Global News Journal
Beyond the World news headlines
By Patrick Worsnip
It’s not uncommon for journalists at some point in their careers to cross the barricades and become the people who dish out the news as spokespersons for an organization or firm, rather than being on the receiving end. It requires a different set of skills that can make the transition tough, and a stern test confronts former Reuters correspondent Martin Nesirky, who has just been appointed spokesman for U.N. Secretary-General Ban Ki-moon. After a high-flying career at Reuters that saw him fill senior editorial positions in London, Berlin, Moscow and Seoul, Nesirky has had some time to acclimatize to his new role by working for more than three years as spokesman for the 56-nation Organization for Security and Cooperation in Europe (OSCE), based in Vienna. But the move to New York brings much more formidable challenges.
Like any U.N. spokesperson, Nesirky, a Briton, will have to take into account the concerns of the 192 nations that belong to the world body. That’s 192 different governments that can get upset by something he might say. But his chief problem may be his boss Ban, whose public image, to put it mildly, could take a little burnishing. Aside from his awkward use of English, which has television producers tearing their hair, Ban has had a rough ride from hostile media that have accused him of failing to use his position to end the world’s conflicts and right its wrongs. (Defenders say he is more effective than he appears, works tirelessly behind closed doors, and has made at least some progress on such intractable issues as climate change, global poverty and the crisis in Darfur.)
Then there is the sprawling and ill-defined nature of the U.N. press and public relations operation, with different officials and factions competing for the secretary-general’s attention and waiting to pounce on any mis-step by one of the others. The outgoing spokeswoman, Michele Montas of Haiti, stuck to the job for less than three years. In trying to stay close to the South Korean secretary-general, Nesirky could benefit from his knowledge of the Korean language from his time in Seoul. He is also married to a South Korean. But these advantages too could be a double-edged sword. U.N. diplomats have long complained that Ban is happiest in a Korean comfort zone and relies too much on a compatriot who serves as his deputy chief-of-staff, Kim Won-soo.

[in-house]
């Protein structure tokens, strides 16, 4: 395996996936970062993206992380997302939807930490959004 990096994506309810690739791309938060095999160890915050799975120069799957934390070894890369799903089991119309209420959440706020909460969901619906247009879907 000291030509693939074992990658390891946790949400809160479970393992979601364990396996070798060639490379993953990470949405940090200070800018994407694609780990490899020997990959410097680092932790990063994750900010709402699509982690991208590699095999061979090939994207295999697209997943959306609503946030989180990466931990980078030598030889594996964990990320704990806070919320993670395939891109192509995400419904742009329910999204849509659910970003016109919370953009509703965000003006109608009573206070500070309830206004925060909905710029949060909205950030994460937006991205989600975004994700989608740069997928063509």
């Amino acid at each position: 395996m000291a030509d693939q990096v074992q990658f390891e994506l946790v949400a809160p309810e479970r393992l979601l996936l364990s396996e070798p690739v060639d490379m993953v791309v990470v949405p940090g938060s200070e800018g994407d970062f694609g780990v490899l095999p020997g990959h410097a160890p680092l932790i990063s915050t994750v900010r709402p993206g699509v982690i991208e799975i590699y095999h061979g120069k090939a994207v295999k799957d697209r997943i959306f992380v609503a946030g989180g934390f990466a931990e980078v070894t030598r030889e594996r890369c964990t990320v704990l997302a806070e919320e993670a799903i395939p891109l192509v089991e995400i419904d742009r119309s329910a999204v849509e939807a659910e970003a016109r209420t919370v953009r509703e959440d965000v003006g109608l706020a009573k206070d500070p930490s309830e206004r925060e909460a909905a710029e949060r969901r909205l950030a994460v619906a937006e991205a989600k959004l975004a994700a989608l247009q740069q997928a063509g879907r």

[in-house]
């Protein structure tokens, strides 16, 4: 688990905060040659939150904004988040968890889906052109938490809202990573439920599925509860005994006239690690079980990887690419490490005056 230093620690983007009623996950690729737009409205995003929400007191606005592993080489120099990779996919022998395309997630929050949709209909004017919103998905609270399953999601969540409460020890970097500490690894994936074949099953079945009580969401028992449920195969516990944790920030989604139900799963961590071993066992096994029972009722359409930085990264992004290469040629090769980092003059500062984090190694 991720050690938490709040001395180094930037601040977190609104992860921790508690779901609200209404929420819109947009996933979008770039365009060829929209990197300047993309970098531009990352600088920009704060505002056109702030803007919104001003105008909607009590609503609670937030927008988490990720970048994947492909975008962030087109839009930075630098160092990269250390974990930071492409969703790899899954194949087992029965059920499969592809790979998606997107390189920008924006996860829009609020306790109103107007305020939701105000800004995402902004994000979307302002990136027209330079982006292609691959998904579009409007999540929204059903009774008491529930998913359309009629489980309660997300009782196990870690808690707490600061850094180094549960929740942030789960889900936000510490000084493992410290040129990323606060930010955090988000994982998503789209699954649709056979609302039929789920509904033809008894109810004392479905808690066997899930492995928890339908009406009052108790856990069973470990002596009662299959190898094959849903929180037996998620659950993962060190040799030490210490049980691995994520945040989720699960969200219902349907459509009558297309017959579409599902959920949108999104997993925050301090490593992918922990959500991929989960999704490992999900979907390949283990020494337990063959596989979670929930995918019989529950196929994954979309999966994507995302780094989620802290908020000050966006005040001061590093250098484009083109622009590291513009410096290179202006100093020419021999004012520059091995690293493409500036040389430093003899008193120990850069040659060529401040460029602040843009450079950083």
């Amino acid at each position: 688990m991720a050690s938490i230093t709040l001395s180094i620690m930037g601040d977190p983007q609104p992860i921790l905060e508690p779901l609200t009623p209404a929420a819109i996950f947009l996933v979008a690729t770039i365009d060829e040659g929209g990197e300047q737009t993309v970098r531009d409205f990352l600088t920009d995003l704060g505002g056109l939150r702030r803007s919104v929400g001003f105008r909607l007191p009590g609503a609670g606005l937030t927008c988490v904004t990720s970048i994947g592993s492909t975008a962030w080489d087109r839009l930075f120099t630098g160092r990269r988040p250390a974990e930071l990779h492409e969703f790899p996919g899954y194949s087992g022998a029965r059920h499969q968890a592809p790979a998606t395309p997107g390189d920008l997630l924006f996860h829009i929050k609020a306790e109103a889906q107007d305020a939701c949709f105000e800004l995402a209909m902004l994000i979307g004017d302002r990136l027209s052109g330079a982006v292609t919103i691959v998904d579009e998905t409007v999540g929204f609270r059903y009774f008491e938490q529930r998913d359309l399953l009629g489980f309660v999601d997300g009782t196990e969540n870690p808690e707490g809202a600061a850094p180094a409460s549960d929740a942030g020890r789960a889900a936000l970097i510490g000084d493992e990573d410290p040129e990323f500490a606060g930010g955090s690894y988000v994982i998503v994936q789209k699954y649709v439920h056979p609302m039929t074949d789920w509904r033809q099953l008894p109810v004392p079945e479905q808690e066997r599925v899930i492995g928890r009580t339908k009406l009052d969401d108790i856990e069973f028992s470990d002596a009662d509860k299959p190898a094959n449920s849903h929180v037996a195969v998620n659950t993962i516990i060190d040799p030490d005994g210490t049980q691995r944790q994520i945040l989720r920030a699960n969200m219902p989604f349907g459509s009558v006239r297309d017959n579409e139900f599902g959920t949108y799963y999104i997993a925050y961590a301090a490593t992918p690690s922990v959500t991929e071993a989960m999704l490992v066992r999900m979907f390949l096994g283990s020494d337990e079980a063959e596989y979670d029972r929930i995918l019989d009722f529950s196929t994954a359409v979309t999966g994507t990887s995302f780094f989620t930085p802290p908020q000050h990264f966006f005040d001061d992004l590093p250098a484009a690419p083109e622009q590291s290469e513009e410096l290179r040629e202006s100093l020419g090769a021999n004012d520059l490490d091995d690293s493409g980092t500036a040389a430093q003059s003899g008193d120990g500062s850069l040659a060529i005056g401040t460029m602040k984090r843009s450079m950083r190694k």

Ban Ki-moon isn’t having a good year for public relations. Halfway through a five-year term as U.N. secretary-general, he’s been hit with a wave of negative assessments by the Financial Times, The Economist, London Times, Foreign Policy and other media organizations. In a March 2009 editorial entitled “Whereabouts Unknown,” the Times said Ban was “virtually inaudible” on pressing issues of international security and “ineffectual” on climate change, the one issue that Ban claims he has made the biggest difference on. The Economist gave him a mixed report card, assigning him two out of 10 points for his management skills while praising him on climate change (eight out of 10 points).
This week, Norway’s Aftenposten newspaper made an unpleasant situation much worse. It published a confidential memo assessing Ban’s 2-1/2 years in office from Oslo’s deputy U.N. ambassador, Mona Juul, to the Norwegian Foreign Ministry. Juul’s report is scathing — and it comes from a representative of one of the world’s body’s top financial contributors. She says the former South Korean foreign minister suffers from a “lack of charisma” and has “constant temper tantrums” in his offices on the 38th floor of the United Nations building in midtown Manhattan.
She describes Ban as a “powerless observer” during the fighting in Sri Lanka earlier this year when thousands of civilians were killed as government forces ended a 25-year civil war against Tamil Tiger rebels, trapping them on a narrow strip of coast in the country’s northeast. In Darfur, Somalia, Pakistan, Zimbabwe and Congo, she wrote, Ban’s “passive and not very committed appeals seem to fall on deaf ears.” She says that his recent trip to Myanmar was a failure and that some people in Washington refer to Ban as a “one-term” secretary-general.